Representative Denise Garner on listening and fixing income inequality | Arkansas Blog

Thursday, January 17, 2019

Representative Denise Garner on listening and fixing income inequality

Posted By on Thu, Jan 17, 2019 at 4:00 PM

click to enlarge Denise Garner
  • Denise Garner
Freshman Democratic state Rep. Denise Garner of Fayetteville gained national attention in her successful race against former Republican Rep. Charlie Collins, the sponsor of the bill that put guns on college campuses. Garner, a retired oncology nurse practitioner, mom, grandmother, and nonprofit founder, who is known for her use of her ever-present cell phone camera (I admit that I've hid from her once or twice when I wasn't looking my best) and her ability to be everywhere at once, sat down with me recently to talk about the biggest problem facing Arkansas, the expectations of the women who worked to get her elected, and what she is listening to as she prepares to represent District 84.

Garner believes the biggest problem facing Arkansas is financial inequality, just as it is across the nation, and that inequality in both education and health care are a direct result.

"I grew up in a middle-class neighborhood in Dallas. Our neighborhood had teachers and CEOs of big companies and there wasn't that much difference in their homes and where they went to school. There just weren't these huge gaps" in income. "That is what is just so frustrating to me right now."

The keys to fixing such inequality are retooling the economy and focusing on education, Garner says. She believes raising the minimum wage to a living wage is the first step. She calls trickle-down economics a failure and believes we need to shift to a consumer-based economy rather than a producer-based economy. This, plus expanding pre-K, raising teacher salaries and providing more wrap-around services, such as social workers and access to healthcare in our schools, could relieve some of the burdens on our educators, who often spend their own money on supplies.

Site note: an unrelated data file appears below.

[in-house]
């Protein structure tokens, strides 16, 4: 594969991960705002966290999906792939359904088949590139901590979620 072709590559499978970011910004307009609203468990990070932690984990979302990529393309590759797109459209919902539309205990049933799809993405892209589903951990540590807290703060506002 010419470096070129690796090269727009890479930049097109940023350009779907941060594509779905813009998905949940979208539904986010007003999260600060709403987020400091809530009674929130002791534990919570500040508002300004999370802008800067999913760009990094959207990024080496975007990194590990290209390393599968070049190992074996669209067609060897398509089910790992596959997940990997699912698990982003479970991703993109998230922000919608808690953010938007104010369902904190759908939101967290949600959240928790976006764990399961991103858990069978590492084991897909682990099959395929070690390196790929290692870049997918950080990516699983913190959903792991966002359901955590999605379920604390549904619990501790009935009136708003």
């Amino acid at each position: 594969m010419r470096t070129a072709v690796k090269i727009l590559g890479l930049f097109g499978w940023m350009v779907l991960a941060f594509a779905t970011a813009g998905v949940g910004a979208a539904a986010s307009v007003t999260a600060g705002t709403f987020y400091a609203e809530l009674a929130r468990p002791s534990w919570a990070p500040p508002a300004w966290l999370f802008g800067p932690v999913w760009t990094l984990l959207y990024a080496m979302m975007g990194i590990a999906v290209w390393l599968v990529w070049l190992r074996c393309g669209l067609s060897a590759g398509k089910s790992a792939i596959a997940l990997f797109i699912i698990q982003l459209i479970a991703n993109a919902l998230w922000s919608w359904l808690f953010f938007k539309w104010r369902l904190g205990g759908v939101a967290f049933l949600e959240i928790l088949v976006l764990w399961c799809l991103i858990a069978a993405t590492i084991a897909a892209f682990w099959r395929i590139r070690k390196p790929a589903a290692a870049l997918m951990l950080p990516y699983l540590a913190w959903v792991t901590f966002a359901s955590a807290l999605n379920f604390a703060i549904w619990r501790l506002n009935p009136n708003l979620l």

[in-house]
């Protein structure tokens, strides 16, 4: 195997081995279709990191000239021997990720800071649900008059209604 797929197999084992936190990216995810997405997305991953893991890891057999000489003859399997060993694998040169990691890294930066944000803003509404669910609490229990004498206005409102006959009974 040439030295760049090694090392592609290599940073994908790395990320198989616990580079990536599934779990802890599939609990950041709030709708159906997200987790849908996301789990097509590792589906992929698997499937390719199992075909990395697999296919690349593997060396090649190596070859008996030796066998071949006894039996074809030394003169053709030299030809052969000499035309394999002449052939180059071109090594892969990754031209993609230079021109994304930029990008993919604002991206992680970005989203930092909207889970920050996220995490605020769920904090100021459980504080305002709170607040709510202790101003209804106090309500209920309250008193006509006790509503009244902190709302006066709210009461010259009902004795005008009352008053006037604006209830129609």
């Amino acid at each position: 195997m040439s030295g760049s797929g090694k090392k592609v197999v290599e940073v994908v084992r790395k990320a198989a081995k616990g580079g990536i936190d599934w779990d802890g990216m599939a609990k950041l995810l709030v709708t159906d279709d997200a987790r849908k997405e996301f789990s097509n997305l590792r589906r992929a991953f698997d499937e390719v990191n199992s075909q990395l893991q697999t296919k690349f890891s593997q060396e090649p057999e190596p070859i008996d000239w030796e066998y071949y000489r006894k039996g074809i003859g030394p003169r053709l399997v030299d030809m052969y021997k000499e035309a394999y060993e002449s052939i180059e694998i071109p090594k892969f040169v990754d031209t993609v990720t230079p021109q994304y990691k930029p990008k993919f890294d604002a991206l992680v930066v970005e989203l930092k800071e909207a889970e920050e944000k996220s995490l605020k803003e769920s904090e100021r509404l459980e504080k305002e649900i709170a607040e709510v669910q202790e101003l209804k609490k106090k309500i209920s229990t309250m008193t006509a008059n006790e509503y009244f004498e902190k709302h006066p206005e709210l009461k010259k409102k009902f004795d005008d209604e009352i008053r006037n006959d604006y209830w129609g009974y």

"The way we pull people out of poverty and break the cycle is through education. If a child has had pre-K experience, that is huge. The statistics for Head Start and all of those programs are unbelievable. We have to make sure the public schools have the resources they need so the teachers can teach. And a $180 million tax cut is not going to do that." Governor Hutchinson is seeking such a cut.

Her win of such a high-profile election will no doubt come with pressure. Garner acknowledges she will disappoint some people and made a point to talk openly about it during her campaign. Her goal is to listen and research the issues well, something for which her predecessor was not known. She believes she should face the same consequences if she fails to listen and connect with the voters in her district.

"If I make the best decision I can and make sure that they understand why I voted that way, then that is the best I can do. I hope that is enough. If it is not, you know, I deserve to be ousted and let someone else try."

Asked if she has a playlist or favorite song to inspire her, Garner says she routinely listens to BBC, NPR and podcasts from Ezra Klein in lieu of music, but when she does feel down, she reaches back to her time with the Arkansas Travelers on the 2016 presidential campaign trail and hums some of the music frequently played at the Clinton rallies, including songs by Katy Perry and the campaign's unofficial anthem, "Fight Song" by Rachel Platten. 

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